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L. A. (Agnes) Davidson

L. A. (Agnes) Davidson

July 31, 1917 - July 18, 2007

L. A. (Agnes) Davidson was born in Roy, Montana, of homesteading parents, and became one of the best known haiku poets of her time. She worked her way through college, graduating with a B.A. in Journalism from the University of Minnesota. She was introduced to haiku by Elizabeth Searle Lamb and, according to her daughter, "Here at last Laddie found her form of expression, combining her keen reporter’s eye for detail, her childhood communion with nature and her love of writing." Davidson later served as Membership and Subscription Secretary to the Haiku Society of America and was the longtime unofficial historian for the Society. But this only begins to tell her story. It’s a story punctuated by innumerable acts of personal kindness, an inexhaustible trove of anecdotes, and an endless contribution to the cause of English-language haiku. Her personal approach to haiku she limned clearly: “My haiku are a personal journal in that they are written from observations and specific moments of my life.” (Blithe Spirit 7:3) This sense of personal communication is evident throughout her writing, as is her keen sense of being at home in her adopted New York, which did not keep her from a genuine explorer’s feeling toward the genre she adopted as her own. Vincent Tripi wrote, “L.A. Davidson is one of the most honored and respected American haiku poets. She exemplifies, at its highest level, the poetic ideal of servitude to beauty and the truth.”

Awards and Other Honors: [Incomplete] Charter member of the Haiku Society of America (1968); Membership/Subscription Secretary, Haiku Society of America (1979 and 1981-1982).

Books Published: The Shape of the Tree New York, New York (Wind Chimes, Glen Burnie MD, 1982; rpt DLT Associates, 1992, 1996); Jamaica Moments (DLT Associates, Miami FL, 2002); bird song more and more (Swamp Press, Northfield MA, 2003, rpt 2007).

Selected Work
 
beyond
stars beyond
star
 
hot day:
under tight white slacks
just her
 
 
 
a bonsai
bent to the shape
of a non-existent wind
 
On the gray church wall
the shadow of a candle
. . . shadow of its smoke
 
 
 
an old farmstead
bought for investment;
the wild columbine
 
a cloud drifts off
the edge of the big sky . . .
he, too has gone
 
 
 
second day of snow—
rearranging
the red tulips
 
in a blizzard
the city becoming
these few blocks
 
 
 
this frosty day
everything a little white
even the air
 
winter morning
without leaf or flower
the shape of the tree
 
 

Credits: "beyond" - Haiku Magazine 5:3 (1972); van den Heuvel, The Haiku Anthology 1 (1974); Frogpond 1:1 (1978); Japan Foundation Newsletter (February 1979); Tweed 4:2 (1976); Wind Chimes; Higginson, The Haiku Handbook; Mainichi Daily News (22 July 1985); Modern Haiku 37:2 (2006); Big Sky: The Red Moon Anthology of English-Language Haiku (Red Moon Anthology 2006); these few blocks (ed, Kacian, Red Moon Press postscripts series volume 6, 2008); "a bonsai" - Modern Haku 24:3 (1993); Logos & Haiku website; these few blocks (ed, Kacian, Red Moon Press postscripts series volume 6, 2008); "an old farmstead" - Modern Haiku 9:2 (1978); Modern Haiku 38:3 (2007); these few blocks (ed, Kacian, Red Moon Press postscripts series volume 6, 2008); "hot day" - The Shape of the Tree New York, New York (ed. Roth, Wind Chimes, Glen Burnie MD, 1982; ppt DLT Assoc. 1992, 1996); these few blocks (ed, Kacian, Red Moon Press postscripts series volume 6, 2008); "On the gray church wall" - Haiku West 6:1 (1972); Haiku West 8:2 (1975); The Shape of the Tree New York, New York (ed. Roth, Wind Chimes, Glen Burnie MD, 1982; ppt DLT Assoc. 1992, 1996); Higginson, The Haiku Handbook (McGraw-Hill, New York 1985); Japan Air Lines Haiku Contest promotional materials for elementary schools (1990); Woodnotes 13 (1992); Logos & Haiku Website; these few blocks (ed, Kacian, Red Moon Press postscripts series volume 6, 2008); "a cloud drifts off" - Haiku Canada Newsletter 18:2 (2005); these few blocks (ed, Kacian, Red Moon Press postscripts series volume 6, 2008); "second day of snow" - Snapshots Calendar (Snapshot Press, 2003); these few blocks (ed, Kacian, Red Moon Press postscripts series volume 6, 2008); "this frosty day" - The Shape of the Tree New York, New York (ed. Ross, Tuttle, Boston 1993); "in a blizzard" - The Shape of the Tree New York, New York (ed., Roth, Wind Chimes, Glen Burnie MD, 1982; rpt DLT Associates, 1992, 1996); Jamaica Moments (DLT Associates, Miami FL, 2002); Haiku Moment (ed. Ross, Tuttle, Boston 1993); these few blocks (ed, Kacian, Red Moon Press postscripts series volume 6, 2008); "winter morning" - Tweed 4:3 (1976); The Shape of the Tree New York, New York (ed. Roth, Wind Chimes, Glen Burnie MD, 1982; ppt DLT Assoc. 1992, 1996); Sato, One Hundred Frogs; Sato, Eigo Haiku; Special Delivery (Haiku Canada member’s anthology, 1987–88); Higginson, Wind in the Long Grass; poster for California schools; Frogpond 7:1 (1984); Higginson, The Haiku Handbook (McGraw-Hill, New York 1985); Hardy, Haiku (2002); these few blocks (ed, Kacian, Red Moon Press postscripts series volume 6, 2008).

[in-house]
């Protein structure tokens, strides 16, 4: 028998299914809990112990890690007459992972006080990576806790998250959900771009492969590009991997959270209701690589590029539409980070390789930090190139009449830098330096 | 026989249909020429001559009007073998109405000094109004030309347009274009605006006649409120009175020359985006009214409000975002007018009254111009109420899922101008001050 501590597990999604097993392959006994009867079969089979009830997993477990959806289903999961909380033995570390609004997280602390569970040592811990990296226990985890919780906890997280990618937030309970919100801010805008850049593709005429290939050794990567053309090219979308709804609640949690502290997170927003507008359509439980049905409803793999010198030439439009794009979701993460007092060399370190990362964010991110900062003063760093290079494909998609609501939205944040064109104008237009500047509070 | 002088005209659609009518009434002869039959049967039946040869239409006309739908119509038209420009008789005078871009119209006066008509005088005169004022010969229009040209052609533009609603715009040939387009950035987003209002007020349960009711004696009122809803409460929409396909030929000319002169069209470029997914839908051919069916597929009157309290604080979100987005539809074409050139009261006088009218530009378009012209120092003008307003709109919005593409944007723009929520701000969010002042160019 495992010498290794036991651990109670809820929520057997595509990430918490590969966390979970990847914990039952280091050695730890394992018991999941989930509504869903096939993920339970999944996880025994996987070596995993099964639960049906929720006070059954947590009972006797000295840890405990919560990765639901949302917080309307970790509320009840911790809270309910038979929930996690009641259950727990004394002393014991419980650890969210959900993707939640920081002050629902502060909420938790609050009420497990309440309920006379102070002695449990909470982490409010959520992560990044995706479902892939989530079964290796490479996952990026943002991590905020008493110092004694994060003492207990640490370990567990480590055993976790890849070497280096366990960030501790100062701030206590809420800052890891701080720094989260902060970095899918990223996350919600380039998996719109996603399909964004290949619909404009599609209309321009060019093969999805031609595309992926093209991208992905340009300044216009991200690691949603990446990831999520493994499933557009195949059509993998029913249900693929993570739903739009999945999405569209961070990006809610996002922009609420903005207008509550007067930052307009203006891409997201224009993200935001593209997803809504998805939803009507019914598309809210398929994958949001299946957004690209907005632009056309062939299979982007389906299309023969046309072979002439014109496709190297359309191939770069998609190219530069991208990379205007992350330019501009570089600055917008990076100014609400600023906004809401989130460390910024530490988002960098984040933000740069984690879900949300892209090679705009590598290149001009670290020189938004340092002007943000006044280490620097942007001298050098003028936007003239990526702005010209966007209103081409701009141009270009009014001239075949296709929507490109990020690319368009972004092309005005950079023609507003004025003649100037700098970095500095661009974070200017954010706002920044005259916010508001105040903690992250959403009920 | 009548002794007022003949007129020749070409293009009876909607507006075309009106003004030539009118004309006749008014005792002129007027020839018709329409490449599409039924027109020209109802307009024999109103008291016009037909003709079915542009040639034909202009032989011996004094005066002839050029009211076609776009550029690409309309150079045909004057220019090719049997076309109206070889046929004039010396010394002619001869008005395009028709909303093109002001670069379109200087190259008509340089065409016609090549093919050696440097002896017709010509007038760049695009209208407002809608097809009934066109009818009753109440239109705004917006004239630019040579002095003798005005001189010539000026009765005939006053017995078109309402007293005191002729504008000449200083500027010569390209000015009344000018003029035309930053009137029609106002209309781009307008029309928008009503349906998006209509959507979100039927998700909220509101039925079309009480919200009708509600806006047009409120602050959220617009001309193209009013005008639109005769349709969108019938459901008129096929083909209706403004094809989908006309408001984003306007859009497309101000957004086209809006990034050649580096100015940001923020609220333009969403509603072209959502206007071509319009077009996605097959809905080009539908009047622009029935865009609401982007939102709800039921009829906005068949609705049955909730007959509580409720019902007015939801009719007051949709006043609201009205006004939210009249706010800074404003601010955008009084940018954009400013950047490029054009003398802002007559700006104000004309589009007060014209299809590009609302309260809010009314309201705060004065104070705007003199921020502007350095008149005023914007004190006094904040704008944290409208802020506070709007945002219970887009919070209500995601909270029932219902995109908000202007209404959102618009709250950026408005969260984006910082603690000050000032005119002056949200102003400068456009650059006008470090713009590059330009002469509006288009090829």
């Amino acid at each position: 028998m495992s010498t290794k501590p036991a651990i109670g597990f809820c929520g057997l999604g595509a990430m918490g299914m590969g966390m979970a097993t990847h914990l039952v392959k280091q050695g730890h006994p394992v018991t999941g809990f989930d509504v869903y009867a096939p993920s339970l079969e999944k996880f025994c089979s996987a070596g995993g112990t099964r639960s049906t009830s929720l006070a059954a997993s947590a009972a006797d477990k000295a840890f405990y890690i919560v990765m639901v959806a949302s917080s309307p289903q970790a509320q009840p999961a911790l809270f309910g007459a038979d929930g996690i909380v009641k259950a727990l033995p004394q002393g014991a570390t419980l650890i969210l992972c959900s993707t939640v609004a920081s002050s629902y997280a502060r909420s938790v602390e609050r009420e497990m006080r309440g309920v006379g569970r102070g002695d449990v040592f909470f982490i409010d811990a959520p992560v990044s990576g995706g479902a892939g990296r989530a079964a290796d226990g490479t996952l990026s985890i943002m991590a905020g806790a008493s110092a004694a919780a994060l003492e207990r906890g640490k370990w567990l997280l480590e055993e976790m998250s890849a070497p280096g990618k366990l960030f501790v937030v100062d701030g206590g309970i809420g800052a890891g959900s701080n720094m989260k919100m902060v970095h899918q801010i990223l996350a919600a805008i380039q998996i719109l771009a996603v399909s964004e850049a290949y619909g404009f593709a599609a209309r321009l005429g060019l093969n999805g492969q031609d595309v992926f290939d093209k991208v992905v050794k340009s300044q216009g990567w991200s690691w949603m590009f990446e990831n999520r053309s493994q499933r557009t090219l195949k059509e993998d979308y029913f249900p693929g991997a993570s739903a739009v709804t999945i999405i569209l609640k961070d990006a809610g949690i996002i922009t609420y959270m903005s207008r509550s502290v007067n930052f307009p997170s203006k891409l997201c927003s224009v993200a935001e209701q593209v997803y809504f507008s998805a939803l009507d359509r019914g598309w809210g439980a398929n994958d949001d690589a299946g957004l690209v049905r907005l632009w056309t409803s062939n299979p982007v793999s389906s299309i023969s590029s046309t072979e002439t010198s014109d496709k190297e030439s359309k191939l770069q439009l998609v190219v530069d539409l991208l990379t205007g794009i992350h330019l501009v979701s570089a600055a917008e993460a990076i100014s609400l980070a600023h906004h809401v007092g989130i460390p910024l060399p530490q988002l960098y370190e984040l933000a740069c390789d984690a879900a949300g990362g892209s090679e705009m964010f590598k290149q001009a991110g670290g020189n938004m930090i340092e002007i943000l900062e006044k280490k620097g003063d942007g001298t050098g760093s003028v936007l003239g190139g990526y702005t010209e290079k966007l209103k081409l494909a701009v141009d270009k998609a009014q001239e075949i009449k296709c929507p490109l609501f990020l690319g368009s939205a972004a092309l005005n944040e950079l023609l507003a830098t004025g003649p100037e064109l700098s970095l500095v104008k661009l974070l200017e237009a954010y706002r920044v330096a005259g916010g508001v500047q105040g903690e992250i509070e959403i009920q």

Sources Biography: Laura Tanna, Haiku Society of America Website/Obituaries, various online tributes; these few blocks (ed, Kacian, Red Moon Press postscripts series volume 6, 2008), Appreciation is also due Charles Trumbull for assistance in gathering representative haiku and publication credits.

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